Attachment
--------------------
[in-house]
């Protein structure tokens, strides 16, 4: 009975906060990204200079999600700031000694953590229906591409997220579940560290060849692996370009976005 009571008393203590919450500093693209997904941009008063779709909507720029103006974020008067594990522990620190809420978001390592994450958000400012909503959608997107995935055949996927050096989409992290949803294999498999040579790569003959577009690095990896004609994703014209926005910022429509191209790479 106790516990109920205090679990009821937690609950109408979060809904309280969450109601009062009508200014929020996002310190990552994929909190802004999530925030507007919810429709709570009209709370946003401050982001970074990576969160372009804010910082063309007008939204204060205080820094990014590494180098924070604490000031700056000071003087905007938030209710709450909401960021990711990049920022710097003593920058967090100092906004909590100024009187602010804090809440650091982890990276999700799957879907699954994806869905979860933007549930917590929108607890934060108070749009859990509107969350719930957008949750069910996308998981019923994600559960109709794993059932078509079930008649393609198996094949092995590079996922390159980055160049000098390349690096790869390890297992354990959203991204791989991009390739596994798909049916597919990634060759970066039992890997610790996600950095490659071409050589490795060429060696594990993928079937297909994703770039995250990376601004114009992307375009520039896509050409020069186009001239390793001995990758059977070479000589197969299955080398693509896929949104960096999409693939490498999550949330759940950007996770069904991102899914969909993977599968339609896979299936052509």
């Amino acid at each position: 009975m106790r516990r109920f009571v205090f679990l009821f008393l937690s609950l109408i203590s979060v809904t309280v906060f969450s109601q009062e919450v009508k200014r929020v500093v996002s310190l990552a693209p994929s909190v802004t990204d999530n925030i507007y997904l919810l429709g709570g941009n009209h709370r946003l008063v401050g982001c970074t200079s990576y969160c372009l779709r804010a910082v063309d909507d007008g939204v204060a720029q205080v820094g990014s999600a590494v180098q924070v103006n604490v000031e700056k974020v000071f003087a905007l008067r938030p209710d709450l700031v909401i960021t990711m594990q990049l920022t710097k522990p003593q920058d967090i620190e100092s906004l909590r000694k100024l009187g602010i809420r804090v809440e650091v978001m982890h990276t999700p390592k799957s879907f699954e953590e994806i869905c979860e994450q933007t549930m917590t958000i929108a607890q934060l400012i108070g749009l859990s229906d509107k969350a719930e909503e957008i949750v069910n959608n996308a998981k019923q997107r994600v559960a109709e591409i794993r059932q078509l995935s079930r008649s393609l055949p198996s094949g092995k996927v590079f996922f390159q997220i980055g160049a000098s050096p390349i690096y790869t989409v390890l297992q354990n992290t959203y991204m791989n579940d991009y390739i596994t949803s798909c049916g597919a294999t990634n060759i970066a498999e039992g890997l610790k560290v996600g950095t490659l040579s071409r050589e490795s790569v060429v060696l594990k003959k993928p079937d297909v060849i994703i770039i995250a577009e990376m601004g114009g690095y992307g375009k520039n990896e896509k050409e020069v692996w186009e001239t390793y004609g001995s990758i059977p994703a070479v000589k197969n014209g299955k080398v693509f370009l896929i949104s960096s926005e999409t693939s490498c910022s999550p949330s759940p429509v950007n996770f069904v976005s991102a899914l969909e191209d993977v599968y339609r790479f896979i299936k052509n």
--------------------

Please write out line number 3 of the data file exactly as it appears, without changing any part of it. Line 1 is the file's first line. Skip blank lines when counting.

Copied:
């Amino acid at each position: 009975m106790r516990r109920f009571v205090f679990l009821f008393l937690s609950l109408i203590s979060v809904t309280v906060f969450s109601q009062e919450v009508k200014r929020v500093v996002s310190l990552a693209p994929s909190v802004t990204d999530n925030i507007y997904l919810l429709g709570g941009n009209h709370r946003l008063v401050g982001c970074t200079s990576y969160c372009l779709r804010a910082v063309d909507d007008g939204v204060a720029q205080v820094g990014s999600a590494v180098q924070v103006n604490v000031e700056k974020v000071f003087a905007l008067r938030p209710d709450l700031v909401i960021t990711m594990q990049l920022t710097k522990p003593q920058d967090i620190e100092s906004l909590r000694k100024l009187g602010i809420r804090v809440e650091v978001m982890h990276t999700p390592k799957s879907f699954e953590e994806i869905c979860e994450q933007t549930m917590t958000i929108a607890q934060l400012i108070g749009l859990s229906d509107k969350a719930e909503e957008i949750v069910n959608n996308a998981k019923q997107r994600v559960a109709e591409i794993r059932q078509l995935s079930r008649s393609l055949p198996s094949g092995k996927v590079f996922f390159q997220i980055g160049a000098s050096p390349i690096y790869t989409v390890l297992q354990n992290t959203y991204m791989n579940d991009y390739i596994t949803s798909c049916g597919a294999t990634n060759i970066a498999e039992g890997l610790k560290v996600g950095t490659l040579s071409r050589e490795s790569v060429v060696l594990k003959k993928p079937d297909v060849i994703i770039i995250a577009e990376m601004g114009g690095y992307g375009k520039n990896e896509k050409e020069v692996w186009e001239t390793y004609g001995s990758i059977p994703a070479v000589k197969n014209g299955k080398v693509f370009l896929i949104s960096s926005e999409t693939s490498c910022s999550p949330s759940p429509v950007n996770f069904v976005s991102a899914l969909e191209d993977v599968y339609r790479f896979i299936k052509n």